DDG – “Die 4 Respect” review

DDG is a 23 year old from Pontiac, Michigan who originally broke out in 2015 as a YouTuber. However after being interested in music at a very young age, he put out his debut EP Take Me Serious in 2018 & ended up signing to Epic Records. His profile continued to grow from there in 2019 off the Sorry 4 the Hold Up EP & the full-length debut Valedictorian but after spending last year forming his own label Zooted Entertainment & dropping a boatload of singles (the most notable one being “Moonwalking in Calabasas” of course), the kid is dropping his debut mixtape with Quality Control Music in-house producer OG Parker behind the boards from start to finish.

The opener “Hood Melody” with YoungBoy Never Broke Again finds the 2 talking about their homie’s dying because they don’t know life outside the trap over a piano loop & some snares whereas the next song “Treat Me Right” talks about wanting a bitch who respects him over a spicy beat. The track “Rule #1” with Lil Yachty sees the 2 talking about moving out of the hood after getting rich over a plinky trap instrumental while the song “Impatient” motivates his girlfriend to stay focused & Coi LeRay responds from her perspective over a pillowy beat.

The track “Get What You Want” with PnB Rock finds the 2 getting raunchy over an ample instrumental while the song “Way You Talk” talks about the way his girl drives him crazy over a summery beat. The track “Hakuna Matata” with Tyla Yaweh sees the 2 talking about going from broke to having Gucci over a guitar-tinged trap instrumental while the song “Let ‘Em Go” with 2KBaby finds the 2 talking about bitches who get out of line with them over a sluggish beat.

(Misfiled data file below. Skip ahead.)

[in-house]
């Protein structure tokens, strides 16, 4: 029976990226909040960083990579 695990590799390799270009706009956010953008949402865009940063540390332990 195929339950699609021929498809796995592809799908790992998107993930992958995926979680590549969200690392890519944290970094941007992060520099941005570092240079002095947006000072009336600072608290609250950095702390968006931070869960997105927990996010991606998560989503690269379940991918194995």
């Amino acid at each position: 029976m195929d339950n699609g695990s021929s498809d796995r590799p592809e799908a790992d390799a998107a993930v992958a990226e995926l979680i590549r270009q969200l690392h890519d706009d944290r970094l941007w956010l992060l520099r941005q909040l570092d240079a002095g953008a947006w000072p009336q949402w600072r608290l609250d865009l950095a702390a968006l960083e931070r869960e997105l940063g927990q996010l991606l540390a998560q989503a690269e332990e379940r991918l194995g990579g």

The penultimate track “Money Long” with 42 Dugg sees the 2 talking about their bread stacking up over an instrumental that sounds like it was made for Sada Baby & then the closer “I Need Security” talks about needing more protection over an acoustic/trap beat. However the bonus cut is a remix to “Moonwalking in Calabasas” with Blueface, which is mediocre in comparison to the original.

Not what I was expecting from DDG, but it’s a pretty good listen. He somewhat overdid it on the features, but his songwriting has gotten better in the last couple year as did his performances & OG Parker hones in on a more improved sound than DDG’s previous efforts.

Score: 3/5

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